Disparities in cervical cancer diagnosis and survival in the United States have been linked to socioeconomic status and race. However, low literacy may influence cervical cancer screening behavior as well, because follow-up for an abnormal Pap smear requires complex communication between physician and patient. This study examined 68 women with abnormal Pap smears to determine whether literacy level would predict adherence to follow-up recommendations after cervical cancer screening. The researchers analyzed adherence to follow-up recommendations in relation to physicians' subjective assessment of literacy level, the educational level of the study participants, and physicians' predictions of on-time follow-up, in addition to an objective test of literacy skills (REALM).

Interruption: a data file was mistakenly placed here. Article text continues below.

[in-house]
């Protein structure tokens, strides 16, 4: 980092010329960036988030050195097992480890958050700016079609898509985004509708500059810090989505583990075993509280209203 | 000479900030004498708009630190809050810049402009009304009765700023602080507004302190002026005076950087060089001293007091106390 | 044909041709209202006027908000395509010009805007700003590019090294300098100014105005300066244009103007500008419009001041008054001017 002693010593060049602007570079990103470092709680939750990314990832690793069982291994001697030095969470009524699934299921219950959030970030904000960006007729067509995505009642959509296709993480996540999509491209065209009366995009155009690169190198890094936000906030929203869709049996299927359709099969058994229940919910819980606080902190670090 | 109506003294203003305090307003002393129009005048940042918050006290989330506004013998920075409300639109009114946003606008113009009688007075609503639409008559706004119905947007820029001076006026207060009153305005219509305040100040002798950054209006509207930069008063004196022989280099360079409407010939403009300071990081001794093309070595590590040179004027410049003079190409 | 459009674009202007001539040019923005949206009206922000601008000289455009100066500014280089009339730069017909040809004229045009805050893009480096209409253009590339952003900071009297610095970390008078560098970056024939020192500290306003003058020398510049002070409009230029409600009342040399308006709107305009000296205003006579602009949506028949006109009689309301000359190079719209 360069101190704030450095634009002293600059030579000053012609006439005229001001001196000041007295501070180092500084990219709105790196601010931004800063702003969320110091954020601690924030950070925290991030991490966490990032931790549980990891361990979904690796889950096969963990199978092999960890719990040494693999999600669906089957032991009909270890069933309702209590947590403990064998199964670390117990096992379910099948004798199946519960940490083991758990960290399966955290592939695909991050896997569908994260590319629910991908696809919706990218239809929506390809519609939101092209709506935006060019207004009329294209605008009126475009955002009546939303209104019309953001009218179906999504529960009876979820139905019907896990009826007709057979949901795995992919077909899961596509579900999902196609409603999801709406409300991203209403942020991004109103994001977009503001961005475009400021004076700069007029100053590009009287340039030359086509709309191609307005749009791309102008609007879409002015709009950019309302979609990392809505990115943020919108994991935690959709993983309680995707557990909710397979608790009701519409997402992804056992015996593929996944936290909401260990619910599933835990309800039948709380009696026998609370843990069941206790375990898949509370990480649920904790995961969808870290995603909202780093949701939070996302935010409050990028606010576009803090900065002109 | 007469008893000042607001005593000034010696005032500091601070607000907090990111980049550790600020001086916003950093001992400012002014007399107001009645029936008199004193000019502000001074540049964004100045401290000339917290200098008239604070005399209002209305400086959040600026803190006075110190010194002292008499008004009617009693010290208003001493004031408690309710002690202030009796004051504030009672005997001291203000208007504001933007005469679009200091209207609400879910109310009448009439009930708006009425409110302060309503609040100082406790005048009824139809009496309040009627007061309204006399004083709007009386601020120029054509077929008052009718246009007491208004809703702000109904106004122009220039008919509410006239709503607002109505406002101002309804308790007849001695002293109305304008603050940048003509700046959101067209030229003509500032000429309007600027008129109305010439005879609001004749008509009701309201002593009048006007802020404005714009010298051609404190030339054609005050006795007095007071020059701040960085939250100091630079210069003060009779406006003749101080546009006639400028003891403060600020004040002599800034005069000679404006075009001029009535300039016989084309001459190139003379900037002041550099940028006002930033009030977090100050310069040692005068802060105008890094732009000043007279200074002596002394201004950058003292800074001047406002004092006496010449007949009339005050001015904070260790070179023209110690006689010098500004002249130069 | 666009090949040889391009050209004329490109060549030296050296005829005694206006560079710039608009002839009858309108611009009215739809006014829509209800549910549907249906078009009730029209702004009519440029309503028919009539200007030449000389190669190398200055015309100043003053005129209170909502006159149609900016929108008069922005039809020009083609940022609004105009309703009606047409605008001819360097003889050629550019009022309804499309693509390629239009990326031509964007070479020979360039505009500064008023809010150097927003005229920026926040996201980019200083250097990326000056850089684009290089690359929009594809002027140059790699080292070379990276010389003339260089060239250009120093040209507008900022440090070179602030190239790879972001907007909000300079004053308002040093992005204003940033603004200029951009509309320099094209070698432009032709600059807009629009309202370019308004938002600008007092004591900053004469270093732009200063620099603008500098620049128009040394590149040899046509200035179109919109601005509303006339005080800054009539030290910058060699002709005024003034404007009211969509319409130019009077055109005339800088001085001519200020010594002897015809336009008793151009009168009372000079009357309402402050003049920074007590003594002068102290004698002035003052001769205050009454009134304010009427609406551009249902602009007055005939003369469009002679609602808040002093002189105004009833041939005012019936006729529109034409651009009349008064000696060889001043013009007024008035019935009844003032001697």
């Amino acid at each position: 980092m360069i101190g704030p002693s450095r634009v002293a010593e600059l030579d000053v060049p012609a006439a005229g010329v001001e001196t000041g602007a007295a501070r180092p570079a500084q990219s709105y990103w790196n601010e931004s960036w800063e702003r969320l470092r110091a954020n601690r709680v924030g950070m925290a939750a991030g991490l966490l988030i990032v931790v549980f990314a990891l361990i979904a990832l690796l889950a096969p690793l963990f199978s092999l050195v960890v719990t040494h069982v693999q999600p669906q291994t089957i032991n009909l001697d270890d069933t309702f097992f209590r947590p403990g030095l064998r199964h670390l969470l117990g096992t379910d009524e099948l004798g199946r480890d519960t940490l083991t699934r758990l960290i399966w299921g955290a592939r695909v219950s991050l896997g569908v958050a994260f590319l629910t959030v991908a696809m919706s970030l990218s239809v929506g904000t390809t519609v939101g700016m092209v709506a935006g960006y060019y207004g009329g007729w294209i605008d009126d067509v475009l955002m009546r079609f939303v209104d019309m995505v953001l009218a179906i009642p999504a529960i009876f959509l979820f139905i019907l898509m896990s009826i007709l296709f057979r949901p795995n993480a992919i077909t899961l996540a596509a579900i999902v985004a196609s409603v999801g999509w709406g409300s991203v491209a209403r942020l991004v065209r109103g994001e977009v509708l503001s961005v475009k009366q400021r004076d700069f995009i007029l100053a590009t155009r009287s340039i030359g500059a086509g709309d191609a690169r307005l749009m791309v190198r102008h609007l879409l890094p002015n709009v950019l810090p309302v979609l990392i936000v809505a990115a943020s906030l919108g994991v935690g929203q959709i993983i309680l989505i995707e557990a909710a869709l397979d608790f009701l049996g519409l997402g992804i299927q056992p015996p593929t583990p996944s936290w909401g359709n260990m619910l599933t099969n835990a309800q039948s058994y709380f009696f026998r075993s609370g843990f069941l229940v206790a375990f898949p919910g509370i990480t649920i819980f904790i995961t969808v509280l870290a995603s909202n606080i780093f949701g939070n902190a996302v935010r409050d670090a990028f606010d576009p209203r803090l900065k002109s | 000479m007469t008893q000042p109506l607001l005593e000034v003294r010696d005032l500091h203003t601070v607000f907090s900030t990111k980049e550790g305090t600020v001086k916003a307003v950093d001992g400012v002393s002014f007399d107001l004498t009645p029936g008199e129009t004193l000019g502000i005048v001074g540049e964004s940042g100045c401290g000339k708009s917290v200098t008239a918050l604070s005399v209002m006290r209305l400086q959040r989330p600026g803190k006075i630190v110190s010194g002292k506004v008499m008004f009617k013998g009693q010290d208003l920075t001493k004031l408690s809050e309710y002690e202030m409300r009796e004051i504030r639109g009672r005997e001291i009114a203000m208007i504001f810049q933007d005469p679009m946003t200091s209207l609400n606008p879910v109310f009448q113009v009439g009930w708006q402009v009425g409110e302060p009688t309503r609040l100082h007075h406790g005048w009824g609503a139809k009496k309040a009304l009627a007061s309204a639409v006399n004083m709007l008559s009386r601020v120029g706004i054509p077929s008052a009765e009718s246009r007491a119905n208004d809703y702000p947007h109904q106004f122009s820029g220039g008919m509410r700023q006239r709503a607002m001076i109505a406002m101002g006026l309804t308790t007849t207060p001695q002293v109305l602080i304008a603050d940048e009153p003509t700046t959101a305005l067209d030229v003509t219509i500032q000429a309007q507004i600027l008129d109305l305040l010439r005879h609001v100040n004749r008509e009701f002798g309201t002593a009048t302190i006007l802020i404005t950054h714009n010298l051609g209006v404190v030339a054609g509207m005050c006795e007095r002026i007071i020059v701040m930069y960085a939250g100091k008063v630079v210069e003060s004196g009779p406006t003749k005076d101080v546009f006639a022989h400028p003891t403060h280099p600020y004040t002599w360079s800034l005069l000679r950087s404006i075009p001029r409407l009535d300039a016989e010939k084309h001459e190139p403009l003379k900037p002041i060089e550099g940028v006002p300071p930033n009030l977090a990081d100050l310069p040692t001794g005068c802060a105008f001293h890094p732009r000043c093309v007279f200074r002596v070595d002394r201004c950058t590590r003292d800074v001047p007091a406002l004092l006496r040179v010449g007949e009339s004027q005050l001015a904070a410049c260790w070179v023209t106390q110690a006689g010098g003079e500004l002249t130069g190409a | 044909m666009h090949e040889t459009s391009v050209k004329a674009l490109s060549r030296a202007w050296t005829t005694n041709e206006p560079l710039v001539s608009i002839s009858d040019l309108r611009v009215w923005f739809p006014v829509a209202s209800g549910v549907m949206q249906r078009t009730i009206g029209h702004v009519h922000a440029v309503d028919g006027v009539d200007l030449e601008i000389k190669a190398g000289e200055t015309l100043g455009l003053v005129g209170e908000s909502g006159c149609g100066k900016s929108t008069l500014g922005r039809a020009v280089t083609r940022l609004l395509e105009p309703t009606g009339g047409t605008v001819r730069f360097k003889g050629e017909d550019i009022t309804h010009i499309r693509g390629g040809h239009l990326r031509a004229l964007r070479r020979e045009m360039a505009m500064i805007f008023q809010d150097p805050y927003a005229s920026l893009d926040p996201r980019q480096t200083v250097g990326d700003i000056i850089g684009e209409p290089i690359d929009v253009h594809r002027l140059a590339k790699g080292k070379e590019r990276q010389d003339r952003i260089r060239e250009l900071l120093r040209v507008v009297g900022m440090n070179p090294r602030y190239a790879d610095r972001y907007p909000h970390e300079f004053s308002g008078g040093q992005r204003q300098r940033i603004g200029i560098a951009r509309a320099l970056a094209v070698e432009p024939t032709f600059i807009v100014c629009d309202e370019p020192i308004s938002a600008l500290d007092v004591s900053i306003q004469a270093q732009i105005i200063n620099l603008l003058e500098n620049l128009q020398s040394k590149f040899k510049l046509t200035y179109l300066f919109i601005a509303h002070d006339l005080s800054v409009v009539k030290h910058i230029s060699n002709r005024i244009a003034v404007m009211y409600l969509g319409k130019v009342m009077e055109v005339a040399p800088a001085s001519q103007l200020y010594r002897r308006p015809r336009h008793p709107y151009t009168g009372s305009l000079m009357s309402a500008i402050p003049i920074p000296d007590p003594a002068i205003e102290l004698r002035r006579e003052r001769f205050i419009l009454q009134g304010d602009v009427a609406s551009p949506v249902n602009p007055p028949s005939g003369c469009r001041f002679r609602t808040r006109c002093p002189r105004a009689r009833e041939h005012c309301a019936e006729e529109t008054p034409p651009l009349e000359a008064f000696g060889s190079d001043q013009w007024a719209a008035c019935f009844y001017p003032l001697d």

These findings suggest that subjective assessment of literacy levels by physicians and information about educational level should be integrated into strategies for communication, counseling and scheduling. Further research, perhaps using qualitative study of patient-physician interactions, may help decipher how physicians make informal judgments regarding literacy. This could be an important next step in understanding how to reduce disparities in the incidence and burden of cervical cancer in the United States.